What is an Acrostic Poem?
Acrostic poems are ones where the lines are used to spell out hidden words or phrases. Traditionally, this is accomplished by using the first letter of each line—however, some use the last letter, or even a letter that falls at a certain point in a line.
As it is based on a relatively simple idea, acrostic poems have a long history. In the Hebrew Bible, the Book of Lamentations (a collection of poetic laments for the destruction of Jerusalem) used it in alphabetical form.
Early Christians would use the acrostic iesous christos theou yios soter (Greek for Jesus Christ, Son of God, Saviour) to spell ICHTHYS (Greek for fish).
In the medieval period, poets would use the form to spell their name, or that of their patron, or perhaps the title of the poem. The Middle High German poet Rudolf von Ems would use acrostics of his name to open all of his great works.
During the Renaissance, it was common to use the form to hide secret messages. Whilst the relevant letters were once elaborated and made more ornate to draw the eye to the word, it became common to hide the word in otherwise innocuous pieces of writing, transforming them into acrostics. More advanced codemakers would push the form, using letters besides the initial to encode their message or write their message in reverse.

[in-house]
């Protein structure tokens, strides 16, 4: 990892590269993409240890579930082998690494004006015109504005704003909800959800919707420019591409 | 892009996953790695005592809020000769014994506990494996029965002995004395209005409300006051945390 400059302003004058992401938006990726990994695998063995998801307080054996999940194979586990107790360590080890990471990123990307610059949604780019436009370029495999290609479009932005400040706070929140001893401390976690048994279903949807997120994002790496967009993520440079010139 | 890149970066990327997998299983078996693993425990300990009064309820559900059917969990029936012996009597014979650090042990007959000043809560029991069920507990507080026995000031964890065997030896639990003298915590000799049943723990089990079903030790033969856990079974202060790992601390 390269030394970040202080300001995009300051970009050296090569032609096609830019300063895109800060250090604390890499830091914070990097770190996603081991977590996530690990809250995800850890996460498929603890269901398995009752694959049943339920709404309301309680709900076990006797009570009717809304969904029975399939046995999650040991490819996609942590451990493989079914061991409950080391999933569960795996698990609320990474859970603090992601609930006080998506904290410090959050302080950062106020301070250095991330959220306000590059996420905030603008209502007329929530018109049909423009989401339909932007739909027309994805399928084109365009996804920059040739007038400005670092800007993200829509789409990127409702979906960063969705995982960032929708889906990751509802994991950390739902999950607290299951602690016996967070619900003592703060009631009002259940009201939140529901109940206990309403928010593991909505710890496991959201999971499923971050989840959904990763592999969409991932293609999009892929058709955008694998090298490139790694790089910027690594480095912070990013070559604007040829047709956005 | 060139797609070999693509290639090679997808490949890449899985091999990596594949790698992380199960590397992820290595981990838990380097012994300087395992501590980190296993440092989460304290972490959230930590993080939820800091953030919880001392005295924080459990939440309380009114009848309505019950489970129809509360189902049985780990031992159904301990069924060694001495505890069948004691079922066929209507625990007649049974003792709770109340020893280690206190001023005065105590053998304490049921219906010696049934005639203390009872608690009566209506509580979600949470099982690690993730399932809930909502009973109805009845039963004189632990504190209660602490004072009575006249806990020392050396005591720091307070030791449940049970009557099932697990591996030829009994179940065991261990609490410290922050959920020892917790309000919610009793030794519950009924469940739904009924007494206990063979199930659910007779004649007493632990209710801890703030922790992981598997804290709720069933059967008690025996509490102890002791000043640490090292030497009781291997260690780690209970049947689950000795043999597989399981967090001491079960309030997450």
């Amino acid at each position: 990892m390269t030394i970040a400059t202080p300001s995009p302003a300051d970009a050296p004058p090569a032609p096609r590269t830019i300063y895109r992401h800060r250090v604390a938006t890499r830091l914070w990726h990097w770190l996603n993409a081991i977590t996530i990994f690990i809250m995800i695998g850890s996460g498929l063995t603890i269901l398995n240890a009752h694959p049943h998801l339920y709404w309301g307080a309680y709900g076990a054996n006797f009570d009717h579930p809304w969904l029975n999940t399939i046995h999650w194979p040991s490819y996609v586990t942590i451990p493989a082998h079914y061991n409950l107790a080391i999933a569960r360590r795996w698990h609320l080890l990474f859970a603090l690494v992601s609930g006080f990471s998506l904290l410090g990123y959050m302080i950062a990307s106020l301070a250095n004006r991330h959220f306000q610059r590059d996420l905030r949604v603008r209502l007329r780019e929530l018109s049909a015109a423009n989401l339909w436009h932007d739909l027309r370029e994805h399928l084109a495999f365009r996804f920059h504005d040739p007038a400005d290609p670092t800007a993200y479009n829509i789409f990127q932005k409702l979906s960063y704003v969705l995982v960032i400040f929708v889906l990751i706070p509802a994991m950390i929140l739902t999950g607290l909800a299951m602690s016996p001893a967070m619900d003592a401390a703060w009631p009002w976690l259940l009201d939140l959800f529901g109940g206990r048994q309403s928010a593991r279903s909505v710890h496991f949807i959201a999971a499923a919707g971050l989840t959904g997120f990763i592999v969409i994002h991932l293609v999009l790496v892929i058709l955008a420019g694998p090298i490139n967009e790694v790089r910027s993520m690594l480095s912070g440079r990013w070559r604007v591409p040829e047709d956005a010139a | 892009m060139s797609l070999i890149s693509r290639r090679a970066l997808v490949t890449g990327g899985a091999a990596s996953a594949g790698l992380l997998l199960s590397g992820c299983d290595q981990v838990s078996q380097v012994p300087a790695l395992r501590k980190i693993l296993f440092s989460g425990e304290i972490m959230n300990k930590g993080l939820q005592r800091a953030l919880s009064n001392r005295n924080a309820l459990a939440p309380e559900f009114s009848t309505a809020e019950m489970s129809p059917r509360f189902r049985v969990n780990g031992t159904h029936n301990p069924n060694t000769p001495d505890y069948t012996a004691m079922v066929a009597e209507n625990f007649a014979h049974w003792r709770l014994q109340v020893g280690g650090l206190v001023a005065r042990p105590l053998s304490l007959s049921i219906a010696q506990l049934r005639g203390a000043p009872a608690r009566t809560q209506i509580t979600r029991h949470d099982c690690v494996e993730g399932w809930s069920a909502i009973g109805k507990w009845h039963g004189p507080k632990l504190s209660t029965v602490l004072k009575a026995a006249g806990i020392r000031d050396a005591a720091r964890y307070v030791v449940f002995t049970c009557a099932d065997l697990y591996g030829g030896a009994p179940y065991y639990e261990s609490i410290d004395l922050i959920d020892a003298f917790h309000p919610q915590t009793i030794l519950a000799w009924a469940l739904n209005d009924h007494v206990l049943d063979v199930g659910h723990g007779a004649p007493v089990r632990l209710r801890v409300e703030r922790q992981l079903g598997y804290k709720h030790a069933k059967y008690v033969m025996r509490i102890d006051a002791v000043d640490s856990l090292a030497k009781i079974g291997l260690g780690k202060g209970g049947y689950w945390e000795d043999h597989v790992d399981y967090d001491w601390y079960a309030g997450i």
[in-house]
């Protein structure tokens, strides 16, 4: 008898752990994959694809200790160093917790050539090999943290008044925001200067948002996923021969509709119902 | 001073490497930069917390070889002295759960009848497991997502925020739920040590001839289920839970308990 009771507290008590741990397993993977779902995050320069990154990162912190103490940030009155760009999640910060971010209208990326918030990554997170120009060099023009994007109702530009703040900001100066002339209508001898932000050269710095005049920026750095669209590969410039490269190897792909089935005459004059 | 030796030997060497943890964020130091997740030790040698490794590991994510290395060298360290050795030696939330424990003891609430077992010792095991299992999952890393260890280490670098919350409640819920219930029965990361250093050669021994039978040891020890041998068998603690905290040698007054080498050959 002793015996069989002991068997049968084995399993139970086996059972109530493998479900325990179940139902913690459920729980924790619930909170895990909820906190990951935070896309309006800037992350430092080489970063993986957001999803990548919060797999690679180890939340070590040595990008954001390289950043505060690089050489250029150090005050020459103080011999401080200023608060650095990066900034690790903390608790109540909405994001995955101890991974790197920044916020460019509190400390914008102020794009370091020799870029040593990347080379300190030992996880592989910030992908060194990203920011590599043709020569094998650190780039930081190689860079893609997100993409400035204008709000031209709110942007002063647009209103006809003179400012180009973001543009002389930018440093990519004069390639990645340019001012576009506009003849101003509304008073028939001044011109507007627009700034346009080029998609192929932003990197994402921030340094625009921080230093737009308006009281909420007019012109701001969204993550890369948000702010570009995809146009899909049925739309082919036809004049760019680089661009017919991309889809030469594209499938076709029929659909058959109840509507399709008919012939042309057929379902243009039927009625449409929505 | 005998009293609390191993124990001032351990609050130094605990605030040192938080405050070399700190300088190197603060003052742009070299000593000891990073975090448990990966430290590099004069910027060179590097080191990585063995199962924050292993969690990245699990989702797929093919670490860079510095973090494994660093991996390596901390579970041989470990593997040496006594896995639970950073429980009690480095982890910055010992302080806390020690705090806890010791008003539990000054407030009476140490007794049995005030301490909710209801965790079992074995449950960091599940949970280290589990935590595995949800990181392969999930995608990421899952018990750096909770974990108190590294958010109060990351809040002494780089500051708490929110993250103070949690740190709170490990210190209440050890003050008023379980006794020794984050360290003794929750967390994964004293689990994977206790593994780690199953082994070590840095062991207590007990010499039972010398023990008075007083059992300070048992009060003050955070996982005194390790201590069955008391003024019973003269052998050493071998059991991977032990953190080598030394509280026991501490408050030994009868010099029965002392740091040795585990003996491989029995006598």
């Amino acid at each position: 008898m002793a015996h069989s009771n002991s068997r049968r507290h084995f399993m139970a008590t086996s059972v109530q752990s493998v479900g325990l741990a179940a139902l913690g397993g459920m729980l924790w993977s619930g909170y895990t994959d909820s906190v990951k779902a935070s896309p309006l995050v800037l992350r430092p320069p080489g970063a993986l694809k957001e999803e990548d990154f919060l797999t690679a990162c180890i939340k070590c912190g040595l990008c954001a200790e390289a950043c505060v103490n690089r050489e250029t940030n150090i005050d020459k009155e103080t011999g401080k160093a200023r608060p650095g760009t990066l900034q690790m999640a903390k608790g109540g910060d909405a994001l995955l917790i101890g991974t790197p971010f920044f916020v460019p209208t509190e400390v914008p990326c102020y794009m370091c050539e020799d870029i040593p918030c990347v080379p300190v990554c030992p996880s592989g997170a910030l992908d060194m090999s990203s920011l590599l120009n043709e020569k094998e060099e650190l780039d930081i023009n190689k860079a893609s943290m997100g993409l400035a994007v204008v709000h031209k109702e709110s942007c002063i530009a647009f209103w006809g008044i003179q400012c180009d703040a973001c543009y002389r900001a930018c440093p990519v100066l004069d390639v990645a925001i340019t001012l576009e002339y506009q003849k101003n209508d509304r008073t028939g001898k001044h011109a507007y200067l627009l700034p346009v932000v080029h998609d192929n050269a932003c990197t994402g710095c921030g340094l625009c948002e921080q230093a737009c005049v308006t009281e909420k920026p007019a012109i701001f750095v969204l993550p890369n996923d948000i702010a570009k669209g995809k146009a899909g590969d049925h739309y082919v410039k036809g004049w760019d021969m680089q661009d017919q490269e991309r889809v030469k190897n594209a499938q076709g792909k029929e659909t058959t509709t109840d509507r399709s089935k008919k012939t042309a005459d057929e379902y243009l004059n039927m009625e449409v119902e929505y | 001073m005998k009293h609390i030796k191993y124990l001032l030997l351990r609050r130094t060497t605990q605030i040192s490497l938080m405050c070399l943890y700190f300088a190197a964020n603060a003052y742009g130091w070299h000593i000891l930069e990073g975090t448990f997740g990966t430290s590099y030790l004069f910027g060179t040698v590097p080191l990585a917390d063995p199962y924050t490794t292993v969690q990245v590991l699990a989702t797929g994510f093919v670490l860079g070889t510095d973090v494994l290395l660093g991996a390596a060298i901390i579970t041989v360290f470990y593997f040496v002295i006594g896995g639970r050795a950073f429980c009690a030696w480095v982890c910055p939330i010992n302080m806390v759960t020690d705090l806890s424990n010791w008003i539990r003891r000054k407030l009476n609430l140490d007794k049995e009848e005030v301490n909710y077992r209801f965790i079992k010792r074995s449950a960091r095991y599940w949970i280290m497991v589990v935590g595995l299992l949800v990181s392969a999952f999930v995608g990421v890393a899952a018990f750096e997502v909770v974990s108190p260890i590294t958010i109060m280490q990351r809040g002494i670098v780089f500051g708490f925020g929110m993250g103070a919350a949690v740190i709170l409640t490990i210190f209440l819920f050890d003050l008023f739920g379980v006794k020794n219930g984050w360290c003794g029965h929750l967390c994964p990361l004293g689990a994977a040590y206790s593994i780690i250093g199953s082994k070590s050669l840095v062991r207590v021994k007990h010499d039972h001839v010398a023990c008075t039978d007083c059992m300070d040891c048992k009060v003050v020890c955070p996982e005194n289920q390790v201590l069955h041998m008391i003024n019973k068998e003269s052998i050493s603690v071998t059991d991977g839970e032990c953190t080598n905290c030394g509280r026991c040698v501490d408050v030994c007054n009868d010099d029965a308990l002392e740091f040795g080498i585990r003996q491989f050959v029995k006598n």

A perfect acrostic poem is considered one in which all the lines fit the same metre; however, this has never been the only way acrostics appear. Imperfect acrostics are far more common.
What initially seems like a simple word game can in fact become hugely challenging. For example, the poet William Browne used the idea of Acrostics in his poem ‘Behold, O God!’ By highlighting letters in different ways, he formed three crosses throughout the poem. The three crosses spelled out three quotes from the Gospels.
Acrostic poetry can be used to spell words at the end of the sentences instead, creating a variation that is more precisely called a Telestic poem. A poem can also use both methods, with the first letters forming an acrostich and the last letters the telestich.
Because of the form’s relative simplicity, the acrostic can be ignored as a serious form of poetry. Many of us found the form in school, taught in the earliest English classes. It is perhaps because of this early exposure that many poets feel the form is an overly-simplistic one.
I would encourage people not to ignore it, however. Though I will admit to finding acrostic mostly meaningless, it can be coupled with skills developed in other forms of poetry. Approaching an acrostic along with an understanding of rhyme, metre, or sound-play can free the poet. It’s funny how restriction sometimes does this, and treating the acrostic as a rule more than a form can bring about new possibilities.
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© 2018 Connor Sansby
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Connor Sansby is a Margate-based writer, editor, poet and publisher through his super-indie Whisky & Beards publishing label.